Issue #5478 has been updated by Alexey Muranov.


I've let my imagination go free and got another crazy(/stupid) idea: abandon Set, add methods to Hash, and use it as Set.

The main drawback seemed at first to be the name, but the technical term for Ruby's hash is "associative array", so there shall be no abuse of terminology if Hash class is used to represent both _sets_ and _associative arrays_.

In fact, the `#include?` instance method already exists in Hash and for "set-like" hashes it works as expected:

```
{ 1 => nil, 2 => nil, 3 => nil }.include?(2) # => true
```

To make Hash implement both sets and associative arrays, it can be made to implement first of all sets, while implementing associative arrays can be a byproduct: store associative arrays as sets in which every element is, for example, an instance of Arrow, where

```
class Arrow
  attr_reader :key
  attr_accessor :value

  def initialize(key, value=nil)
     ...
  end

  def hash
    key.hash
  end
end
```

This will make the literal syntax consistent:

```
{} == Hash.new                                                                                 # => true
{1, 2 } == { 1=>nil, 2=>nil }                                                            # => *false*
{ 1=>nil, 2=>nil }  == { Arrow.new(1), Arrow.new(2) }                     # => true
{ 1 => "a", 2 => "b" } == { Arrow.new(1, "a"), Arrow.new(2, "b") }   # => true
{ 1, 2 => "b" } == { 1, Arrow.new(2, "b") }                                       # => true
Arrow.new(2, "b") == (2=>"b")                                                          # => true
```

(Note that this is different from Ruby 1.8 interpretation of `{1, 2}`)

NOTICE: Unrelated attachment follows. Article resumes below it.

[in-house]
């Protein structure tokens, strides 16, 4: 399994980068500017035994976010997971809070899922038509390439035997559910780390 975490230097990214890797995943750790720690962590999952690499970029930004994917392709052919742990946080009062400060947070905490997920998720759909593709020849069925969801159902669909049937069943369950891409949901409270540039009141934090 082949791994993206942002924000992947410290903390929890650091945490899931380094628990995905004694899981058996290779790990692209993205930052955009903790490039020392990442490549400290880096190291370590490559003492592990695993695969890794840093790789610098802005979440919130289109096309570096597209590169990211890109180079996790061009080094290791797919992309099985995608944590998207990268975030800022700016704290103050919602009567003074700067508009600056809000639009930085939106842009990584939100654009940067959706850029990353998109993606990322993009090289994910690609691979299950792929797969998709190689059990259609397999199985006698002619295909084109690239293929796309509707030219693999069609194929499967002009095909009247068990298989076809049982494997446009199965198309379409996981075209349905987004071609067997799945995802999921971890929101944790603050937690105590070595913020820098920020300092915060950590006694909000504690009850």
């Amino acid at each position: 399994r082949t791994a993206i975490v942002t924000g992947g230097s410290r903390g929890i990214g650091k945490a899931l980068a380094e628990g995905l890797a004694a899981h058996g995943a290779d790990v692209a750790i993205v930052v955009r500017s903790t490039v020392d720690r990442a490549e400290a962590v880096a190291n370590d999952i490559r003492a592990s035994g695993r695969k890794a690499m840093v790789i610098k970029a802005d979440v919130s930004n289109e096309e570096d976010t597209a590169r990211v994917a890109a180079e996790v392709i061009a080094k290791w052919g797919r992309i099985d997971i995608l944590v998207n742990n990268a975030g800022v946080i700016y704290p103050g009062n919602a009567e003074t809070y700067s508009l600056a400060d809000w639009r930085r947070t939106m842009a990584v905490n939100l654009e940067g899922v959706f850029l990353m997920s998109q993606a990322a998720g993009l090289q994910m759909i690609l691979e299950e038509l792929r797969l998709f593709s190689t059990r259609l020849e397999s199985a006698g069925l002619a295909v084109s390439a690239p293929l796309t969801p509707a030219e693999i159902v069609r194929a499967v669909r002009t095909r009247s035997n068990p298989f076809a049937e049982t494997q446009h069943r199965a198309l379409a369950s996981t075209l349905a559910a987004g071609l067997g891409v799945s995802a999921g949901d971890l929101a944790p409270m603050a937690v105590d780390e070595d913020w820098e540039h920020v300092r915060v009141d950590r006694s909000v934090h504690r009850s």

----------------------------------------
Feature #5478: import Set into core, add syntax
http://redmine.ruby-lang.org/issues/5478

Author: Konstantin Haase
Status: Open
Priority: Normal
Assignee: 
Category: 
Target version: 3.0


=begin
A set is a central data structure. However, a lot of Ruby developers use arrays for situations where it would be more reasonable to use a set. One reason for that is that it is way easier to use Array then Set at the moment, another one is that developers are simply not aware it exists.

I propose moving Set from the stdlib to core and possibly add a syntax or a method on array for creating Set literals.

First class syntax suggestions:

    <1, 2, 3>  # might be tricky to parse
    #[1, 2, 3] # would collide with comments
    $[1, 2, 3]
    ${1, 2, 3}

Method suggestions:

    ~[1, 2, 3]
    +[1, 2, 3]

Whitespace separated String Sets could look like this:

    %w<foo bar blah> # creates an array at the moment 
    #w[foo bar blah] # would collide with comments
    $w[foo bar blah] # would collide with sending :[] to $w
    $w{foo bar blah}

    ~%w[foo bar blah] # not really shorter than using an array with strings
    +%w[foo bar balh] # not really shorter than using an array with strings

Maybe it's ok to not have a whitespace separated syntax, I'm just brainstorming here.

The issue with the method approach is that it would create an Array to send the message to first.

I favor the <1, 2, 3> syntax, possibly without the ability to create a whitespace separated version.

I'd be willing to work on a patch not only for MRI but also for JRuby and Rubinius if you would consider this to be useful.
Although I would need help with the parser.
=end



-- 
http://redmine.ruby-lang.org